REVIEW: "Total Recall" reboot lacks original's satiric edge.
Too bad they retained the title of "Total Recall" and ditched every quality that made that 1990 sci-fi smash memorable. Gone is the saber-sharp satire, the irresistibly quippy and quotable dialogue, and the agreeably cheesy, over-amped performances. What remains is a total retread of a popcorn classic made shinier, louder and crushingly dumber.
In a grim, overpopulated future, Colin Farrell plays factory worker Doug Quaid, one of those faceless people who makes things work but never gets his due. After another dispiriting day on the assembly line stamping out robocops (this film positively bristles with allusions to top science-fiction movies) he's ready for a bit of escapism. Traveling through the labyrinthine slums that entrap him before the plot complications do, he visits Rekall Inc., a shady memory-implantation center where customers can experience the delusion of their choice.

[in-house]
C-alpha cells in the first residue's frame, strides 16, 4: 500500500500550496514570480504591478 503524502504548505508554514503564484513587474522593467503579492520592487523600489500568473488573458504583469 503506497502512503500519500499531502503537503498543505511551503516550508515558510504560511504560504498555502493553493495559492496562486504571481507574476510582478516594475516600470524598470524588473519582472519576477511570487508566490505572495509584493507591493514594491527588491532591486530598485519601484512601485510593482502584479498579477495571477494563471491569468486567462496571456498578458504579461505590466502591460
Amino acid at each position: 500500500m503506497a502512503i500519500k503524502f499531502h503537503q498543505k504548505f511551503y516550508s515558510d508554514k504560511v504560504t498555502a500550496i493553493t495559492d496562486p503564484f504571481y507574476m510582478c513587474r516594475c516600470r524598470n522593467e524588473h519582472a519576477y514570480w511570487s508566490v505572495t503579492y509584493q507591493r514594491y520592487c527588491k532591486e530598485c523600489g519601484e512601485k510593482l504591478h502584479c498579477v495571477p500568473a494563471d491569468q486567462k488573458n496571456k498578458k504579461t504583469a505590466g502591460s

Quaid has barely begun his secret-agent fantasy when SWAT troopers burst in and Quaid reacts superspy-style, shooting the police squad full of holes. Now his wife (Kate Beckinsale) is out to kill him and a strangely familiar woman (Jessica Biel) entices him with information about his true identity. Or so it seems. Is Quaid a nobody dreaming of glory, or an undercover agent whose memory is gradually returning?
Farrell's charisma and acting skill are untapped in a routine action role. Beckinsale brings a virulent edge to her one-note character, with Biel providing a serviceable good-girl counterweight. Bryan Cranston, as the chief villain, doesn't seem cunning enough to pull the strings on a globe-spanning conspiracy. The person he keeps sending to eliminate Quaid proves time after time incapable of getting the job done, the sort of detail you'd expect a mastermind to notice.
Paul Verhoeven's brutal, lewd but clever original gave viewers two sources of entertainment. They could puzzle their way through Quaid's existential dilemma or revel in the splattery, knowingly ludicrous violence. Verhoeven was audacious enough to shear off a bad guy's forearms and talented enough to make it work as an outlandish sight gag. Len Wiseman, the guiding light behind the "Underworld" vampires vs. werewolves thrillers, is a proficient action director, nothing more. He delivers dystopian cityscapes as good as any ever seen onscreen, and slickly edited fight-and-flight scenes.
There's plenty to excite the eye, but the mind remains unboggled. It's all visuals and no vision. You won't need Rekall Inc. to erase this movie from your memory, as it will evaporate quickly on its own.
Colin Covert • 612-673-7186